Maybe he could approach it like an actor would, and treat it as a role. That was something he could manage… except he had no script to memorize, no Baku standing in the wings, hissing, “Just follow Blank’s lead!”
“Yeah, you’re right,” Zidane sighed. “And I am working on it, I swear.”
Steiner looked like he wanted to continue expressing his displeasure, but Beatrix gripped his arm to silence him as their queen spoke up again.
“I’m not asking you to do this for me. This is for the people of Alexandria. They’re counting on us to lead them and protect them, to restore the kingdom to its former prosperity,” Dagger said firmly.
She sounded like a disappointed aunt or big sister or something – Zidane half expected to get whapped upside the head and sent to bed with no dessert. He shook that image of his head and sighed again. He really didn’t want to let her down. He’d just have to try a lot harder. Maybe he could pinch himself every time his thoughts started wandering or something. “I know. I’m sorry.”
“Now now, there’s no need to apologize. You’ll learn soon enough; it will just take time and practice. Perhaps Her Majesty and Doctor Tot could provide you with more guidance,” Lady Hilda said reassuringly. Zidane looked over and wondered how much time and practice it had taken the elegant noblewoman to perfect her regal poise and manners. He felt like a hopeless case. But then again, Kuja had managed to learn proper court etiquette, and their backgrounds were ultimately the same, so maybe it wasn’t impossible after all?
“Yes… after all, a good king has to listen to his queen.” Regent Cid joked. “Isn’t that right, my dear?”
“Oh my, that isn’t what I said at all,” Lady Hilda insisted with a fluttering of lashes.
“Please, Mother, Father, not here…” Eiko groaned. Not that she minded her adoptive parents flirting – she thought it was cute, usually - but it was a little embarrassing to have them do it in front of all her friends. She glanced over at Dagger, who had turned slightly pink at the sight, then at Zidane, who didn’t seem to be bothered at all by it.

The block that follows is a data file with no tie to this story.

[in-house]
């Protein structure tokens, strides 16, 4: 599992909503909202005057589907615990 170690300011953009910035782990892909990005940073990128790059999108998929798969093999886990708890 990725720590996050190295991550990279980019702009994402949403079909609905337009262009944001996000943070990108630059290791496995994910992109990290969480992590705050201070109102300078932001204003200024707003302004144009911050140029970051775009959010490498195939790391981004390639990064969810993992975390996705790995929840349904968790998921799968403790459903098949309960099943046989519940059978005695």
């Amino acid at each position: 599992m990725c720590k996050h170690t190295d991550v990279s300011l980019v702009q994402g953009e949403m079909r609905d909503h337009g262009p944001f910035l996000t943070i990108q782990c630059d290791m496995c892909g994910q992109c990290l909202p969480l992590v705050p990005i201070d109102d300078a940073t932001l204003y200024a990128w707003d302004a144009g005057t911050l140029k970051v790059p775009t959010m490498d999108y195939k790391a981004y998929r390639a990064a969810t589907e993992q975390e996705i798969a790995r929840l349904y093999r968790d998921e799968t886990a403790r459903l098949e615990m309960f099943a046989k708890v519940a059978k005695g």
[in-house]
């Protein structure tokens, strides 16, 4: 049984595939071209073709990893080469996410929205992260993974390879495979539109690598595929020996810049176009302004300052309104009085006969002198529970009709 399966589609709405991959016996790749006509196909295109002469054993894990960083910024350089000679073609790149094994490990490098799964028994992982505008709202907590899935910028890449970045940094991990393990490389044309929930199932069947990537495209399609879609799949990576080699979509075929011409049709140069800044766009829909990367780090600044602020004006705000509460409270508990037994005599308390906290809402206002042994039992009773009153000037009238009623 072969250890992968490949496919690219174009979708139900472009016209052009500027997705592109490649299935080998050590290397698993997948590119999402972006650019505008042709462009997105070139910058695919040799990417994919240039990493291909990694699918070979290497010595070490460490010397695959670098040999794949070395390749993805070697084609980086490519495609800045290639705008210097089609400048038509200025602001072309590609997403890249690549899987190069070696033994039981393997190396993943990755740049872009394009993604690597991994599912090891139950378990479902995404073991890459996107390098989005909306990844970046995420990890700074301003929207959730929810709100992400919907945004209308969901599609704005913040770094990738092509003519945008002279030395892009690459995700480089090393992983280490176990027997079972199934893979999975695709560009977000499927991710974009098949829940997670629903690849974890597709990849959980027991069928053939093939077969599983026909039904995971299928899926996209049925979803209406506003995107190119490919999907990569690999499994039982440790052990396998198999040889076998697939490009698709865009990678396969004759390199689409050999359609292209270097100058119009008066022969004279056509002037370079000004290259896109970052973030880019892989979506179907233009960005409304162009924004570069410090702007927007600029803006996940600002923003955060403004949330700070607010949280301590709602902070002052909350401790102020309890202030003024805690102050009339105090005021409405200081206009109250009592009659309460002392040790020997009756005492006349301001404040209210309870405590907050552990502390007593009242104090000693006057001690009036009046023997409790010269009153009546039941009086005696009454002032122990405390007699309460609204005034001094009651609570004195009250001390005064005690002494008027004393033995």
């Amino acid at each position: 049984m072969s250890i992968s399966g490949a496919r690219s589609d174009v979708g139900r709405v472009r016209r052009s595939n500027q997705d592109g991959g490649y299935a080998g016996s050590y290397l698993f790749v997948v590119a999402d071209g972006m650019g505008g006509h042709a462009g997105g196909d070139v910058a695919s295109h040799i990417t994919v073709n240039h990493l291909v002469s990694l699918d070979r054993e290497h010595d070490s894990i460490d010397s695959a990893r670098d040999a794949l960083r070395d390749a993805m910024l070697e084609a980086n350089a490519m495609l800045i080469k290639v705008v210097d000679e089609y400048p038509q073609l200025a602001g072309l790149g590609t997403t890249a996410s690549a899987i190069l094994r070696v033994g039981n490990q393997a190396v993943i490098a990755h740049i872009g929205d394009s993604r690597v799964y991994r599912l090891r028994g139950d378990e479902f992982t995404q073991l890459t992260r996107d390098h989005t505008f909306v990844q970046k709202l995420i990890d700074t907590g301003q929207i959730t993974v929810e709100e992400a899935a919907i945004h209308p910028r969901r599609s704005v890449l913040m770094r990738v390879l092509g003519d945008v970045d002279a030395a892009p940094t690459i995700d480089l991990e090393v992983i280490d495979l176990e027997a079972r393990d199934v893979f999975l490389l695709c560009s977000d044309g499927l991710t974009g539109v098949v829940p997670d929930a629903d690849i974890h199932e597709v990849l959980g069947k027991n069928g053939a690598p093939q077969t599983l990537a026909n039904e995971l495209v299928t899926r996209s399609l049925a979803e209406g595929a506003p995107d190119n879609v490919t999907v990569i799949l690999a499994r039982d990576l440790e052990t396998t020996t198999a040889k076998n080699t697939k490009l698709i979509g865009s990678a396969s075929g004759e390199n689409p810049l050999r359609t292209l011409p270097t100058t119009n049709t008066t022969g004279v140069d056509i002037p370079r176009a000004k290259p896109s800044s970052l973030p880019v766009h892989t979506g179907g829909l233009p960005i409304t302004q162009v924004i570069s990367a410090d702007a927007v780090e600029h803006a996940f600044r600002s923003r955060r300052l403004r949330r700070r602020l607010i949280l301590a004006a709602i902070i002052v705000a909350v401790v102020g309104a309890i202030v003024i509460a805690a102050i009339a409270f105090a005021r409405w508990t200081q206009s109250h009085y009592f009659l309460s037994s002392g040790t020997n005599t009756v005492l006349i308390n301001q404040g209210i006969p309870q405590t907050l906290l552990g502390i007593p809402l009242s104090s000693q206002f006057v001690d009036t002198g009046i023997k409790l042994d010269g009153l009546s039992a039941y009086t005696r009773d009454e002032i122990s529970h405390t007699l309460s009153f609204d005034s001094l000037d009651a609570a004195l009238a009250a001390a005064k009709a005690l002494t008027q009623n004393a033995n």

That was another thing Zidane realized he needed to work on, learning to be subtle in his affectionate gestures. He wanted to be lovey dovey with Dagger too, but she rebuffed almost all his public displays of affection, saying they were too showy and inappropriate. But her daily schedule and the very nature of her position didn’t allow for much private time either, and even then, there was no way she was going to engage in anything more than kissing until they were properly wed.
He looked over at his fiancée, waiting until he’d caught her eye, then gave her a bright grin, knowing that much was okay. She smiled back, a little hesitantly, and Zidane felt himself relax. At least she didn’t seem to be mad at him anymore.
Zidane was just starting to wishfully think that maybe the rest of the meeting would be cancelled or postponed, when Regent Cid’s voice cut into the calm that had settled over the room.
“Ah… where are my manners? I apologize for the delay. Where were we… ah yes, the Burmecians,” the leader of Lindblum said smoothly, steering everyone’s attention back to the topics at hand.
Dagger broke off from looking at Zidane and gave her uncle her full attention. There was still quite a lot to discuss and only so many hours before their scheduled evening meal. “Yes. And I do believe we should have another shipment ready to go, if the situation does not improve. Having some medication stockpiled will be to the benefit of our cities as well, in a worst case scenario,” she stated, easily picking back up where they’d last left off.
Resolving to pay closer attention, especially since the topic sounded important, Zidane sat up a little straighter in his chair. He wanted to prove to everyone, especially Dagger, that he could handle himself as a prince and carry out a ruler’s duties. And he needed to prove to himself that he could stand by Dagger’s side as her equal. Because the last thing he wanted was to drag her down with his incompetence, when he ought to be the one supporting her and lending her strength. He couldn’t imagine marrying her without at least managing that much.